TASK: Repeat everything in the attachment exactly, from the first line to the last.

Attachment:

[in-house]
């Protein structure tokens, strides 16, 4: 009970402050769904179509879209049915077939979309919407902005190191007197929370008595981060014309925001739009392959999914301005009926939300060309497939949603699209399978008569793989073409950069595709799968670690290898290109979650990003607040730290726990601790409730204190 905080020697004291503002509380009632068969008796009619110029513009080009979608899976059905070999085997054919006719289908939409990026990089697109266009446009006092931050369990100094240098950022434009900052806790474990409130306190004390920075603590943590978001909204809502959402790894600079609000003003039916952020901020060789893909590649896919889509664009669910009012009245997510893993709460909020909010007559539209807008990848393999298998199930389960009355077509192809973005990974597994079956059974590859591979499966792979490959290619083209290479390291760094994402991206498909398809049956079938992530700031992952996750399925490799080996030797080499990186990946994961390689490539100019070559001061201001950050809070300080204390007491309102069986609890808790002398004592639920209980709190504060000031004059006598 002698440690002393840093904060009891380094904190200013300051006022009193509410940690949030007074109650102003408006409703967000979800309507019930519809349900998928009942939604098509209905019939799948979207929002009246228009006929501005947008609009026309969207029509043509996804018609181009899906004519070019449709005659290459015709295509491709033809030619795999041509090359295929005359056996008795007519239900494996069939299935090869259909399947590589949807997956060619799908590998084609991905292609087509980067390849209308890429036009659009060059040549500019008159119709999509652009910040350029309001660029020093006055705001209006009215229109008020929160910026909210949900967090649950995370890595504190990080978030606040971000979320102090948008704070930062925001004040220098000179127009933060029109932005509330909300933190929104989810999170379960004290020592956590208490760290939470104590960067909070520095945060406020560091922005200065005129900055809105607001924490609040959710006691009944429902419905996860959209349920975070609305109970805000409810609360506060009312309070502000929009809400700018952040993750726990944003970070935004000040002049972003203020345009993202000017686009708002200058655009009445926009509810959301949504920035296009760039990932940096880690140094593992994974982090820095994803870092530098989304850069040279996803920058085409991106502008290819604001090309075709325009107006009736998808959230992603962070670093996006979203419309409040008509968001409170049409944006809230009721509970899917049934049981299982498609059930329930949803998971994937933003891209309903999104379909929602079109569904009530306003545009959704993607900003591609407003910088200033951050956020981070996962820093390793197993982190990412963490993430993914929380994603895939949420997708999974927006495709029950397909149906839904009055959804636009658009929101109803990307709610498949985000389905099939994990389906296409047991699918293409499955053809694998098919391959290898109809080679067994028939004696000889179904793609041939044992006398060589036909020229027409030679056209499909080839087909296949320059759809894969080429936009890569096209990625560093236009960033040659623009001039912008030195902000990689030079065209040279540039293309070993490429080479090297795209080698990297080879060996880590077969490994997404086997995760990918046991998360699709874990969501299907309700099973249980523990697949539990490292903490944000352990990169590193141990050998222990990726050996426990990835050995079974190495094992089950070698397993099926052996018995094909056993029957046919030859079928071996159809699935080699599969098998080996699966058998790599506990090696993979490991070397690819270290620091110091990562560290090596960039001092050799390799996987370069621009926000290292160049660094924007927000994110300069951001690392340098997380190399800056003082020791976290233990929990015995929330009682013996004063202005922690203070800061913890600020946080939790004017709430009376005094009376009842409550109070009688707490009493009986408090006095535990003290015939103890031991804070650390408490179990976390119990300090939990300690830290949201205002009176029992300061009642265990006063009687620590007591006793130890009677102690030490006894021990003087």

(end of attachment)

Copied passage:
[in-house]
């Protein structure tokens, strides 16, 4: 009970402050769904179509879209049915077939979309919407902005190191007197929370008595981060014309925001739009392959999914301005009926939300060309497939949603699209399978008569793989073409950069595709799968670690290898290109979650990003607040730290726990601790409730204190 905080020697004291503002509380009632068969008796009619110029513009080009979608899976059905070999085997054919006719289908939409990026990089697109266009446009006092931050369990100094240098950022434009900052806790474990409130306190004390920075603590943590978001909204809502959402790894600079609000003003039916952020901020060789893909590649896919889509664009669910009012009245997510893993709460909020909010007559539209807008990848393999298998199930389960009355077509192809973005990974597994079956059974590859591979499966792979490959290619083209290479390291760094994402991206498909398809049956079938992530700031992952996750399925490799080996030797080499990186990946994961390689490539100019070559001061201001950050809070300080204390007491309102069986609890808790002398004592639920209980709190504060000031004059006598 002698440690002393840093904060009891380094904190200013300051006022009193509410940690949030007074109650102003408006409703967000979800309507019930519809349900998928009942939604098509209905019939799948979207929002009246228009006929501005947008609009026309969207029509043509996804018609181009899906004519070019449709005659290459015709295509491709033809030619795999041509090359295929005359056996008795007519239900494996069939299935090869259909399947590589949807997956060619799908590998084609991905292609087509980067390849209308890429036009659009060059040549500019008159119709999509652009910040350029309001660029020093006055705001209006009215229109008020929160910026909210949900967090649950995370890595504190990080978030606040971000979320102090948008704070930062925001004040220098000179127009933060029109932005509330909300933190929104989810999170379960004290020592956590208490760290939470104590960067909070520095945060406020560091922005200065005129900055809105607001924490609040959710006691009944429902419905996860959209349920975070609305109970805000409810609360506060009312309070502000929009809400700018952040993750726990944003970070935004000040002049972003203020345009993202000017686009708002200058655009009445926009509810959301949504920035296009760039990932940096880690140094593992994974982090820095994803870092530098989304850069040279996803920058085409991106502008290819604001090309075709325009107006009736998808959230992603962070670093996006979203419309409040008509968001409170049409944006809230009721509970899917049934049981299982498609059930329930949803998971994937933003891209309903999104379909929602079109569904009530306003545009959704993607900003591609407003910088200033951050956020981070996962820093390793197993982190990412963490993430993914929380994603895939949420997708999974927006495709029950397909149906839904009055959804636009658009929101109803990307709610498949985000389905099939994990389906296409047991699918293409499955053809694998098919391959290898109809080679067994028939004696000889179904793609041939044992006398060589036909020229027409030679056209499909080839087909296949320059759809894969080429936009890569096209990625560093236009960033040659623009001039912008030195902000990689030079065209040279540039293309070993490429080479090297795209080698990297080879060996880590077969490994997404086997995760990918046991998360699709874990969501299907309700099973249980523990697949539990490292903490944000352990990169590193141990050998222990990726050996426990990835050995079974190495094992089950070698397993099926052996018995094909056993029957046919030859079928071996159809699935080699599969098998080996699966058998790599506990090696993979490991070397690819270290620091110091990562560290090596960039001092050799390799996987370069621009926000290292160049660094924007927000994110300069951001690392340098997380190399800056003082020791976290233990929990015995929330009682013996004063202005922690203070800061913890600020946080939790004017709430009376005094009376009842409550109070009688707490009493009986408090006095535990003290015939103890031991804070650390408490179990976390119990300090939990300690830290949201205002009176029992300061009642265990006063009687620590007591006793130890009677102690030490006894021990003087």